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Cancer Res. 2001 Feb 1;61(3):1207-13.

Involvement of Flt-1 tyrosine kinase (vascular endothelial growth factor receptor-1) in pathological angiogenesis.

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  • 1Department of Genetics, Institute of Medical Science, University of Tokyo, Japan.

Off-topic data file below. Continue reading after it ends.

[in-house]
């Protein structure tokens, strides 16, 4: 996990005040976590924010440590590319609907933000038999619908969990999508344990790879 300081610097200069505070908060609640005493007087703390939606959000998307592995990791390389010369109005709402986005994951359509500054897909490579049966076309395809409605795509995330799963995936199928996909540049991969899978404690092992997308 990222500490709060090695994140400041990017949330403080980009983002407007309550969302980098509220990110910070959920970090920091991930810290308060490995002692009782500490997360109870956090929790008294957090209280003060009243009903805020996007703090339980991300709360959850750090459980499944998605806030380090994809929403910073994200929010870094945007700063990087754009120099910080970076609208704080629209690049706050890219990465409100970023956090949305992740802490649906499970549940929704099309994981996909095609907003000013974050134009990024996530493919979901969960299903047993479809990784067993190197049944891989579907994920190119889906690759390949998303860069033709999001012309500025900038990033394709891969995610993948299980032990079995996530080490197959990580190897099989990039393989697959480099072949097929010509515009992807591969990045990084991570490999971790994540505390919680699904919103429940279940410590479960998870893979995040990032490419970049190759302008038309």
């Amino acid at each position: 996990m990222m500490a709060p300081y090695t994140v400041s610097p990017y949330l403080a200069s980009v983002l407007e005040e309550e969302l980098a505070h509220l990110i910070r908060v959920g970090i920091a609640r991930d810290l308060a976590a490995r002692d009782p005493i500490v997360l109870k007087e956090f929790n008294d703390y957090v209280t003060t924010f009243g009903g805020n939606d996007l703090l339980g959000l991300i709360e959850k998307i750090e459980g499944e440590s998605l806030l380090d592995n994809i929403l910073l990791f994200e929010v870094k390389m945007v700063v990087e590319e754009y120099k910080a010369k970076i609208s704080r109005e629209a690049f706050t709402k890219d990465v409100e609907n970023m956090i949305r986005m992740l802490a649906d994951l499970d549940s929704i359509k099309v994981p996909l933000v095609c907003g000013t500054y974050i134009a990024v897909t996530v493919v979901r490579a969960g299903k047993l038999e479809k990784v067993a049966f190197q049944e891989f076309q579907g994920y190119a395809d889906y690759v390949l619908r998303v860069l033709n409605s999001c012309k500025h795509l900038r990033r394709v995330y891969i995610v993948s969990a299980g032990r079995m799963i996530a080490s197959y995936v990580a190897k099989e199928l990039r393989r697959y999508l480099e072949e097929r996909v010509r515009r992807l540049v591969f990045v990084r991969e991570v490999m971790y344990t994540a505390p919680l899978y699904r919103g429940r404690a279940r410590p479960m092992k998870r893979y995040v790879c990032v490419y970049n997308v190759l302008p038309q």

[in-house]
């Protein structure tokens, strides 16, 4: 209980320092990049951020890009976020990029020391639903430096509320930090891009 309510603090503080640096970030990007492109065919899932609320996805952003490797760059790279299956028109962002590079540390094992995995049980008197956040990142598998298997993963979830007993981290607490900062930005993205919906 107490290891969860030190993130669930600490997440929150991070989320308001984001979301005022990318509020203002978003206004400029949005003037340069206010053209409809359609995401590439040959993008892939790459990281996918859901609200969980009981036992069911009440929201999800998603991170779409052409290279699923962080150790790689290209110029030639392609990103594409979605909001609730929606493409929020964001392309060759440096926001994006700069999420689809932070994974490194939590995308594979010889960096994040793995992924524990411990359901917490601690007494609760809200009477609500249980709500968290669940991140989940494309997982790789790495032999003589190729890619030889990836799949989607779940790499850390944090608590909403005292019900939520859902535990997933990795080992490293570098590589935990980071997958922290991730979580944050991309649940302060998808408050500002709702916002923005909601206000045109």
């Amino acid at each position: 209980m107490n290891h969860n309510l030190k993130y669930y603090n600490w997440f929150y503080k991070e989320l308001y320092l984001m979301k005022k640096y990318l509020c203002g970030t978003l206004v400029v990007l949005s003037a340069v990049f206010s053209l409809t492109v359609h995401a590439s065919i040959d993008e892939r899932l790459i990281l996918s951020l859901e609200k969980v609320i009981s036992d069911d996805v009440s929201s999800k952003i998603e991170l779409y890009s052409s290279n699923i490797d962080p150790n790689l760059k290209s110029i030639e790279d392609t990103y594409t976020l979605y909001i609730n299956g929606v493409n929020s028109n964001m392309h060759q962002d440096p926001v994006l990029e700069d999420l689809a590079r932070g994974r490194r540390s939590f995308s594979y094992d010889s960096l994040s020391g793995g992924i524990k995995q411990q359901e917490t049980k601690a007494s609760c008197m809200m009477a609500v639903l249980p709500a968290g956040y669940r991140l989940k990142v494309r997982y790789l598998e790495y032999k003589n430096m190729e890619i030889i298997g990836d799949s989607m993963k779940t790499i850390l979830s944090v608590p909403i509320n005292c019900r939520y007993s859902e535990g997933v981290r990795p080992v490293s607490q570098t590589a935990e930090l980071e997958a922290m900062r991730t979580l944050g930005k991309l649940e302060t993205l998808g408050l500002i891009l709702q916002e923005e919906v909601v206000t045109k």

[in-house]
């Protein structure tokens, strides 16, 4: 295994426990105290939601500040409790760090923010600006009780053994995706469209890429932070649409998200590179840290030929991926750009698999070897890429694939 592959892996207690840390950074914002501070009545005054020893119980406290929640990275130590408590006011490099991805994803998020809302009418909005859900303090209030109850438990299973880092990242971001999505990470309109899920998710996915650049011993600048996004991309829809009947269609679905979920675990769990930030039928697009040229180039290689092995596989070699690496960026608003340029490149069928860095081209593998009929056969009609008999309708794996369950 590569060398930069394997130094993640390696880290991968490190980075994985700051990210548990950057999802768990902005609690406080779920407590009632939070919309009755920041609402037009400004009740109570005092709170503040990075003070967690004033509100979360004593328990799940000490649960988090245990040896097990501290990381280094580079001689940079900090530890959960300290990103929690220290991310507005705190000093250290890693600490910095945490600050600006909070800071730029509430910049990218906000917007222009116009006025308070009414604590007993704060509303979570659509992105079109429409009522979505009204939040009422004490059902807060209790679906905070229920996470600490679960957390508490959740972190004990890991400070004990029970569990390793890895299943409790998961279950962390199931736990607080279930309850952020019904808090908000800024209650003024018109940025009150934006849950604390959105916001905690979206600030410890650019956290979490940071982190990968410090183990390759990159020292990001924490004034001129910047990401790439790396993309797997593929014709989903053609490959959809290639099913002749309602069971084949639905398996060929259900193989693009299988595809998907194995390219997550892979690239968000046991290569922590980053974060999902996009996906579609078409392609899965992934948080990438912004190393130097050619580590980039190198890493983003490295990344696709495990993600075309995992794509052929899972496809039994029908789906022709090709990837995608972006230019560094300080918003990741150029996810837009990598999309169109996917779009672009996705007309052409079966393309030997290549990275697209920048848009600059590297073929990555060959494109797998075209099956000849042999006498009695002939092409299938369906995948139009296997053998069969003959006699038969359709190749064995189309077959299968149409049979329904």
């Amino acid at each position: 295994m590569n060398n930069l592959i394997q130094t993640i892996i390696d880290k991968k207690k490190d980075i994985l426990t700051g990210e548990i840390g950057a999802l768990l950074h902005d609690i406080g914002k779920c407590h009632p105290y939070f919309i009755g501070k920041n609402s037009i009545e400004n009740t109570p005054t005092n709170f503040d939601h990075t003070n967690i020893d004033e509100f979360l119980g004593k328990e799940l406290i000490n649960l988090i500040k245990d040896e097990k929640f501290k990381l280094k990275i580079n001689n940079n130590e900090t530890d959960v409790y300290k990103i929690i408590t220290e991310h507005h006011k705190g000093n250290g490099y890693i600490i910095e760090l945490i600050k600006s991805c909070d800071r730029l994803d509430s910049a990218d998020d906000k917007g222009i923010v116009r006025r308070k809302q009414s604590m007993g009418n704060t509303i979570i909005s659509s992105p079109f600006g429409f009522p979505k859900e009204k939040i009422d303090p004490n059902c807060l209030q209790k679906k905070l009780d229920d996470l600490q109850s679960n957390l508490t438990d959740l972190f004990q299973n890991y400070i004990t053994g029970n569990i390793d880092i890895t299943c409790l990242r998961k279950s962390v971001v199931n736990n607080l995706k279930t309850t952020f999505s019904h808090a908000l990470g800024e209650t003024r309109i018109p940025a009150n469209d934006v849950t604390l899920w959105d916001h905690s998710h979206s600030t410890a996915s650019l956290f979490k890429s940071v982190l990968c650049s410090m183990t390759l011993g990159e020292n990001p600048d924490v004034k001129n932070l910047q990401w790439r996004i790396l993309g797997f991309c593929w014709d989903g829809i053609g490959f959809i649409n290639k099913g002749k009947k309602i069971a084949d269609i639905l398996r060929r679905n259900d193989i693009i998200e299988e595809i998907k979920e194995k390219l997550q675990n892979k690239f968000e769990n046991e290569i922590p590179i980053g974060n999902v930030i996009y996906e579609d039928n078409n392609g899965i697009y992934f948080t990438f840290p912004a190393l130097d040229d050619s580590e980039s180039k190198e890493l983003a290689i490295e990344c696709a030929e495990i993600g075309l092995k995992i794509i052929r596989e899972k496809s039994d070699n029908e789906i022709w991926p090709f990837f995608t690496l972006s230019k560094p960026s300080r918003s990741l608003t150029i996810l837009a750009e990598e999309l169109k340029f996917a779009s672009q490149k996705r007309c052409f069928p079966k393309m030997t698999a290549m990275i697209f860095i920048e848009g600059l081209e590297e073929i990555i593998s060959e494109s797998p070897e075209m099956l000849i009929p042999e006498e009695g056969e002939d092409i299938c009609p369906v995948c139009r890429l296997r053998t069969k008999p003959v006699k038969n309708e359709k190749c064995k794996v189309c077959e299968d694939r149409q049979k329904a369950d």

Vascular endothelial growth factor (VEGF) and its two receptors, Fms-like tyrosine kinase 1 (Flt-1) (VEGFR-1) and KDR/Flk-1 (VEGFR-2), have been demonstrated to be an essential regulatory system for blood vessel formation in mammals. KDR is a major positive signal transducer for angiogenesis through its strong tyrosine kinase activity. Flt-1 has a unique biochemical activity, 10-fold higher affinity to VEGF, whereas much weaker tyrosine kinase activity compared with KDR. Recently, we and others have shown that Flt-1 has a negative regulatory function for physiological angiogenesis in the embryo, possibly with its strong VEGF-trapping activity. However, it is still open to question whether the tyrosine kinase of Flt-1 has any positive role in angiogenesis at adult stages. In this study, we examined whether Flt-1+ could be a positive signal transducer under certain pathological conditions, such as angiogenesis with tumors overexpressing a Flt-1-specific, VEGF-related ligand. Our results show clearly that murine Lewis lung carcinoma cells overexpressing placenta growth factor-2, an Flt-1-specific ligand, grew in wild-type mice much faster than in Flt-1 tyrosine kinase domain-deficient mice. Blood vessel formation in tumor tissue was higher in wild-type mice than in Flt-1 tyrosine kinase-deficient mice. On the other hand, the same carcinoma cells overexpressing VEGF showed no clear difference in the tumor growth rate between these two genotypes of mice. These results indicate that Flt-1 is a positive regulator using its tyrosine kinase under pathological conditions when the Flt-1-specific ligand is abnormally highly expressed. Thus, Flt-1 has a dual function in angiogenesis, acting in a positive or negative manner in different biological conditions.

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